San Marcos Growers LogoSan Marcos Growers
New User
Wholesale Login
Enter Password
Home Products Purchase Gardens About Us Resources Contact Us
COVID-19 Response
Search Utilities
Plant Database
Search Plant Name
Detail Search Avanced Search Go Button
Search by size, origins,
details, cultural needs
Website Search Search Website GO button
Search for any word
Site Map
Retail Locator
Plant Listings

PLANT TYPE
PLANT GEOGRAPHY
PLANT INDEX
ALL PLANT LIST
PLANT IMAGE INDEX
PLANT INTROS
SPECIALTY CROPS
NEW  2023 PLANTS

PRIME LIST
  for FEBRUARY


Natives at San Marcos Growers
Succulents at San Marcos Growers
 Weather Station

 
Products > Francoa ramosa
 
Francoa ramosa - Bridal Wreath
  
Working on getting this plant back in the field but it is currently not available listing for information only!
Image of Francoa ramosa
[2nd Image]
Habit and Cultural Information
Category: Perennial
Family: Saxifragaceae (Saxifrages)
Origin: Chile (South America)
Evergreen: Yes
Flower Color: Pink
Bloomtime: Summer
Height: 2-3 feet
Width: 1-2 feet
Exposure: Cool Sun/Light Shade
Irrigation (H2O Info): Medium Water Needs
Winter Hardiness: 20-25 F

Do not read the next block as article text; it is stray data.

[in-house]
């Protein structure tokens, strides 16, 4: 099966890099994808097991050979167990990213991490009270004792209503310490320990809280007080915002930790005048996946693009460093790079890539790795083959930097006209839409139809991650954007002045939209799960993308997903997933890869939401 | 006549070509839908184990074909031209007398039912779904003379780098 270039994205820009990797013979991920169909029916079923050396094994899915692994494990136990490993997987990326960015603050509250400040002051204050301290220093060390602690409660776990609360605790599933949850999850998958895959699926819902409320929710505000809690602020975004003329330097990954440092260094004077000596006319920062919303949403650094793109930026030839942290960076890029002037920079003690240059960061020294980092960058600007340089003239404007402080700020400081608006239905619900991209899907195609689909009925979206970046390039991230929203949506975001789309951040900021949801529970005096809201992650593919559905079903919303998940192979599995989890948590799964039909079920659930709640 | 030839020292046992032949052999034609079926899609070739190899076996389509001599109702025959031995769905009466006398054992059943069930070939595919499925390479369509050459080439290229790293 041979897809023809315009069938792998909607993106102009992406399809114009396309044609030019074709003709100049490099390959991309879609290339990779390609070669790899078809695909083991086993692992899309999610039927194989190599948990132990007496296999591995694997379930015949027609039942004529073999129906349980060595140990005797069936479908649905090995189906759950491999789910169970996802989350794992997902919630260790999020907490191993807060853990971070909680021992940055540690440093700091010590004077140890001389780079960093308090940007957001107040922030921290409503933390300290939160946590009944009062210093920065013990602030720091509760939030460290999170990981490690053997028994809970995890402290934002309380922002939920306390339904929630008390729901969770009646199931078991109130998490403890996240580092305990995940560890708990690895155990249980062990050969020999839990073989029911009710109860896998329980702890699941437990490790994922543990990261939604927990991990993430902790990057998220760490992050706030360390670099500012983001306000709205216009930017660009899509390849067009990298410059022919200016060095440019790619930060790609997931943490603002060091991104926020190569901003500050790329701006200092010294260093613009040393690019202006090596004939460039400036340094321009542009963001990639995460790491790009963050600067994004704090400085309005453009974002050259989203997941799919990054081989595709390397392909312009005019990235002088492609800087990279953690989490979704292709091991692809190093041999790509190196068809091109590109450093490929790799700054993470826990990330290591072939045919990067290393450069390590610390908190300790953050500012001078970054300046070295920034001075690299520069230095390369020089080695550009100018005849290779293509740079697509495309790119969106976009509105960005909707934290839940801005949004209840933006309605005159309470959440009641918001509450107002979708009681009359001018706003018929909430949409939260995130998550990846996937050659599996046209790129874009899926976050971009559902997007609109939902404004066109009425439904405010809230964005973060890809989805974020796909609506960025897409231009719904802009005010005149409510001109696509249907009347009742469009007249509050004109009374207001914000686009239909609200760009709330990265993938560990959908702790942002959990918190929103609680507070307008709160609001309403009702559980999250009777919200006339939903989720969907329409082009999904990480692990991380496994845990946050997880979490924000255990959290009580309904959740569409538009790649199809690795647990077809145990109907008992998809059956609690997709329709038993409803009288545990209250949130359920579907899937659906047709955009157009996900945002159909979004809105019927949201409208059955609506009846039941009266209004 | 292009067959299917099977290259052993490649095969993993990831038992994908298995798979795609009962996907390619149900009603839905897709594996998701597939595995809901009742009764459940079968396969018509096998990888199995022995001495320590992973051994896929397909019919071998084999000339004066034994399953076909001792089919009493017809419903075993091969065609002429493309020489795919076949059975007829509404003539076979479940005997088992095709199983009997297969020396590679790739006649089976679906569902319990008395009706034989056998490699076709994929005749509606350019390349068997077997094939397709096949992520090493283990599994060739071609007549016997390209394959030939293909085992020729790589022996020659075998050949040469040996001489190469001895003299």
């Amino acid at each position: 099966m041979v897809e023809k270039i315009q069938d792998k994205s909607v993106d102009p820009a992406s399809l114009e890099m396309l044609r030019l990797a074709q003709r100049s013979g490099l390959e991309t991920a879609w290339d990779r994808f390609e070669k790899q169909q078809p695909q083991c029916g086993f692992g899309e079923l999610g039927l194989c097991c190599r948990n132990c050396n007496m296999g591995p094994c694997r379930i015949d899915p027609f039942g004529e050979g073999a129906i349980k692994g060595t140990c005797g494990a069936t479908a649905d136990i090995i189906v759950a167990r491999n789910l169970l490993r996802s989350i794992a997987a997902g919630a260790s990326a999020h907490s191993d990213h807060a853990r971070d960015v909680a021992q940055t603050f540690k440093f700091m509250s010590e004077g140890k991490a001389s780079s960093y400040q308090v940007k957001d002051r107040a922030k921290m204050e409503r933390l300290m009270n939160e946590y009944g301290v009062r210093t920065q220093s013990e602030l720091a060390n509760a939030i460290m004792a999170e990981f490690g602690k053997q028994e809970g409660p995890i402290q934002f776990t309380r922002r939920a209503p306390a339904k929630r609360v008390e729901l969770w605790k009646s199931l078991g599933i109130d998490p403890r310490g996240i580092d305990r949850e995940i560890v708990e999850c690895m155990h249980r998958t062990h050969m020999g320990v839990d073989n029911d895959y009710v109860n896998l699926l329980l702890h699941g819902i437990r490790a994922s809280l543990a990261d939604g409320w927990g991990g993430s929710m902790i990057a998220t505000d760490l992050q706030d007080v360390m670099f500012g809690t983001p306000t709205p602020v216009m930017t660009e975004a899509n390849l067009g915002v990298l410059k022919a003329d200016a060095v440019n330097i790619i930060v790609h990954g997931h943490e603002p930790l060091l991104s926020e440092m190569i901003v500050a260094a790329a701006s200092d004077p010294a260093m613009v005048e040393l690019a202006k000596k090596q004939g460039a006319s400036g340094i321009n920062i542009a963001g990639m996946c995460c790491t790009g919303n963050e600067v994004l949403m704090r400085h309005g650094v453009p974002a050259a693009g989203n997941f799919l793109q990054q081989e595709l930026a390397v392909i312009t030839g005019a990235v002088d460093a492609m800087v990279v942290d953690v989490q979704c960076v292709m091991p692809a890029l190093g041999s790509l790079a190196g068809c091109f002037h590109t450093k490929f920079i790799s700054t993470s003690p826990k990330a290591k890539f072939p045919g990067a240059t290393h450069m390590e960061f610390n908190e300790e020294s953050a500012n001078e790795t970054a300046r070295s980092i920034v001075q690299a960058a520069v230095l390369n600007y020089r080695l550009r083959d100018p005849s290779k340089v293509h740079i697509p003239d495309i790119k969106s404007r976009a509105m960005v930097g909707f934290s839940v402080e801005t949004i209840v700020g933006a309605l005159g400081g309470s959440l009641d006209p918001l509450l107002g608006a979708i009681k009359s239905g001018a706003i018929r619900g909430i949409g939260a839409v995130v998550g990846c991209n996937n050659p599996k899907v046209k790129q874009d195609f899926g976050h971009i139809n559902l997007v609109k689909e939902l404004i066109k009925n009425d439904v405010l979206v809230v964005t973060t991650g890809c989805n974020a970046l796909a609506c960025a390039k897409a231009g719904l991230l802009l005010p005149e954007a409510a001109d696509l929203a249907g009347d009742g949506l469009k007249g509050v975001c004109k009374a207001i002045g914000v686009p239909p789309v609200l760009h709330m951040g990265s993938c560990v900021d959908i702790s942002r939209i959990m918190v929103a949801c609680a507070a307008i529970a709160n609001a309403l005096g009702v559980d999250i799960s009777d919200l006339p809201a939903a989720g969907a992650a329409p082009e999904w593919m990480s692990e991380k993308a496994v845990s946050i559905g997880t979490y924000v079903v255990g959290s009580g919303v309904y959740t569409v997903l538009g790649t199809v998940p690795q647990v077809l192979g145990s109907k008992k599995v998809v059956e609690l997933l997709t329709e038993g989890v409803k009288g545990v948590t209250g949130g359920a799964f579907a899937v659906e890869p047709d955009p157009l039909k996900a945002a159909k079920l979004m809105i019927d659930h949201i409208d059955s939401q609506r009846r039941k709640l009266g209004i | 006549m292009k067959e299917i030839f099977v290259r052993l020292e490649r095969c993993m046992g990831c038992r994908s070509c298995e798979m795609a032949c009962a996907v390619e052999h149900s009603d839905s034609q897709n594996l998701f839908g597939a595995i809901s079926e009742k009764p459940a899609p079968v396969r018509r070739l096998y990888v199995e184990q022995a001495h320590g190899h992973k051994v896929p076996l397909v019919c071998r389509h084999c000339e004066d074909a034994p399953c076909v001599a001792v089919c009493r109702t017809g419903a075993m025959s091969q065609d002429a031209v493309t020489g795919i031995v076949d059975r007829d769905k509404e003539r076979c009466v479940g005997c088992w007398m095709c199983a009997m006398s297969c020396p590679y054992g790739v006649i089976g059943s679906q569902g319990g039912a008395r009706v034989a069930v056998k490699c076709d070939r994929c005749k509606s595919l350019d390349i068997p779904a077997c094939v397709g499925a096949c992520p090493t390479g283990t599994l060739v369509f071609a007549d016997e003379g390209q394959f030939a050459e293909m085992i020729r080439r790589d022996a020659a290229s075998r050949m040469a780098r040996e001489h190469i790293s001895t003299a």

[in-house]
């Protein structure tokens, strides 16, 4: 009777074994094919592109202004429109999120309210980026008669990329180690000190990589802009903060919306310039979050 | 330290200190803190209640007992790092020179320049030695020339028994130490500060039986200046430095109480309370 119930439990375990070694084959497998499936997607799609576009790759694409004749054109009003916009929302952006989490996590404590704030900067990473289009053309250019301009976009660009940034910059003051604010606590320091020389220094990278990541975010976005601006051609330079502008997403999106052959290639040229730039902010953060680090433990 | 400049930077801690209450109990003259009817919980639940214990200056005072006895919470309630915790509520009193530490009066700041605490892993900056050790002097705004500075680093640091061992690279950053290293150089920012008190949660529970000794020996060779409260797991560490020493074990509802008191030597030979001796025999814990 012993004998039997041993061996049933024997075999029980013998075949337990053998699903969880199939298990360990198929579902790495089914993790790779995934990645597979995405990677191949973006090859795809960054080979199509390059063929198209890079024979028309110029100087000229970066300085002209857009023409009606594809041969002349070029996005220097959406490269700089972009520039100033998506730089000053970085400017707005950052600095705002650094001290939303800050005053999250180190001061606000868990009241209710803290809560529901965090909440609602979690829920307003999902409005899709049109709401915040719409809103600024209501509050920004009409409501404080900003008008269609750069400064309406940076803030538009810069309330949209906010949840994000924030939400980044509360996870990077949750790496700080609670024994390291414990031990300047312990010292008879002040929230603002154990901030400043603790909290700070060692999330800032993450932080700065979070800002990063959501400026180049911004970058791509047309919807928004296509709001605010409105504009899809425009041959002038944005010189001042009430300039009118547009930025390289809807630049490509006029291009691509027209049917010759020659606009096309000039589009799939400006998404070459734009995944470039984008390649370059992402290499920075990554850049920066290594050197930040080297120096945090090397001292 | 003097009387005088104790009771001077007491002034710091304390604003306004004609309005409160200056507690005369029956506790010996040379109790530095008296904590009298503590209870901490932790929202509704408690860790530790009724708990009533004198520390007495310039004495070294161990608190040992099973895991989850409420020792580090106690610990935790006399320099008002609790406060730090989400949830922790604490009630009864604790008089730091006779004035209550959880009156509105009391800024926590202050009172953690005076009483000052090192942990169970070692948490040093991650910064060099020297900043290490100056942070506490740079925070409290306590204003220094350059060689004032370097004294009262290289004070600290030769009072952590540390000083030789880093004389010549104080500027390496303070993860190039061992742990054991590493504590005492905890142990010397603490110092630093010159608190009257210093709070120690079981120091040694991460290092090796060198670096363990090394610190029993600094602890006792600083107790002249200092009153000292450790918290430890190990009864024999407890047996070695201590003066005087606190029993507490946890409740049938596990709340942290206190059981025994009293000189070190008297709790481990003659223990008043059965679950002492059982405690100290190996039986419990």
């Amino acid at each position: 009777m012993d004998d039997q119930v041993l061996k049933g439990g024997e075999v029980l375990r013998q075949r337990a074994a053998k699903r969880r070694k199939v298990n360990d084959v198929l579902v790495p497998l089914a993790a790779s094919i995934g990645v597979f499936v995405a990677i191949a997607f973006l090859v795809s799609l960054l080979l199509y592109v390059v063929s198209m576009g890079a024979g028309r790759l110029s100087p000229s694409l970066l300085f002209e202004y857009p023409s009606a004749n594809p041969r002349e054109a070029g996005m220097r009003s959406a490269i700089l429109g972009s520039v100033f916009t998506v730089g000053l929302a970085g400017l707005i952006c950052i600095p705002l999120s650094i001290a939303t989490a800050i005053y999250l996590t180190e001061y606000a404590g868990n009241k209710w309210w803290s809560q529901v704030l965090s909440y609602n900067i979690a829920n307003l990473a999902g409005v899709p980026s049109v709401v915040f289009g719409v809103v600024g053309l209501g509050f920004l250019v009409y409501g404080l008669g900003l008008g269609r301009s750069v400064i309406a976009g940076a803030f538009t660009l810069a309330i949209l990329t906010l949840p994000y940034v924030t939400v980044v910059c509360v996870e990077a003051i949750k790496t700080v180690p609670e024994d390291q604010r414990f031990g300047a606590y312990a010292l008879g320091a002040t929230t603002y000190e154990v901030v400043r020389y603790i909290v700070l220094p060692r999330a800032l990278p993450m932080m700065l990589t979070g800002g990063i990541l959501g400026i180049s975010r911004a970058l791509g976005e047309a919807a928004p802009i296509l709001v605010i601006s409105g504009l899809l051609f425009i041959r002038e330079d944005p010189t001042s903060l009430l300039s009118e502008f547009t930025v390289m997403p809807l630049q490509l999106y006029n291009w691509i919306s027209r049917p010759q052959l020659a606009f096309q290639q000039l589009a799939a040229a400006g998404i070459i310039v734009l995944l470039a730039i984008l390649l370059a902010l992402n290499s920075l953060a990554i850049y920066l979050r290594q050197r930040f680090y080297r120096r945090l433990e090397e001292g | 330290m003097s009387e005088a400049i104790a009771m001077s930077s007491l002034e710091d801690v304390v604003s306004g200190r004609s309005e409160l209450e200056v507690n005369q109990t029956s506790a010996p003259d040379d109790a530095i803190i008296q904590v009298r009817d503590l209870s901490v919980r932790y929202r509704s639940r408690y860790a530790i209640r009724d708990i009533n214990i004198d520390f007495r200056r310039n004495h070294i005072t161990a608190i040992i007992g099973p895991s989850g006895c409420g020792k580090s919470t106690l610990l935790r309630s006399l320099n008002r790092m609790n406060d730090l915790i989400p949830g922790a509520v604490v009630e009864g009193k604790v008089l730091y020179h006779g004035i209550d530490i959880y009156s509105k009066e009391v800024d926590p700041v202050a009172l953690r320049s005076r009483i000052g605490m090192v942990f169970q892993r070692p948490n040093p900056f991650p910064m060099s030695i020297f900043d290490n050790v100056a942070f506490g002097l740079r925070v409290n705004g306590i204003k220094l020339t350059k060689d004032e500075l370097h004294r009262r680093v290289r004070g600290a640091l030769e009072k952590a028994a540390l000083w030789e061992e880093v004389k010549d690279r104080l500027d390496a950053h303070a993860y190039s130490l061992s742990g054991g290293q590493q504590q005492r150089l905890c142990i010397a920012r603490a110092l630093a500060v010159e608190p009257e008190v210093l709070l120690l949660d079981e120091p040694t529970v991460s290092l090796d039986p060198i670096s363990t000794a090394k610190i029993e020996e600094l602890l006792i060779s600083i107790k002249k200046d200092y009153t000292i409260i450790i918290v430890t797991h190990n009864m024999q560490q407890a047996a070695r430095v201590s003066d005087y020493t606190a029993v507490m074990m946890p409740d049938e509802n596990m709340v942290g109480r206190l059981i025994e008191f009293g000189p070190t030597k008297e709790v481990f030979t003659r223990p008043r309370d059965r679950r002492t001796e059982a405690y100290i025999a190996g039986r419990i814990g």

Francoa ramosa (Bridal Wreath) - This is an evergreen, herbaceous, clumping (1-2 feet across), spreading perennial which produces large basal leaves and multi-branched flowering stalks (3-5 feet tall) of white or pink flowers in summer. The one foot long leaves are fiddle-shaped with deep lobes and slightly sticky to the touch. Plant in part day sun (takes full coastal) to light shade in warm location in well-draining soil and give average watering. It is hardy to about 20-25 degrees F. We have grown this plant since 1989 but until recently have not been able to get seed for it but with a good seed collection in 2012 we should have a nice crop for 2013.  Information displayed on this page about  Francoa ramosa is based on the research conducted about it in our library and from reliable online resources. We also note those observations we have made of this plant as it grows in the nursery's garden and in other gardens, as well how crops have performed in our nursery field. We will incorporate comments we receive from others, and welcome to hear from anyone who may have additional information, particularly if they share any cultural information that would aid others in growing it.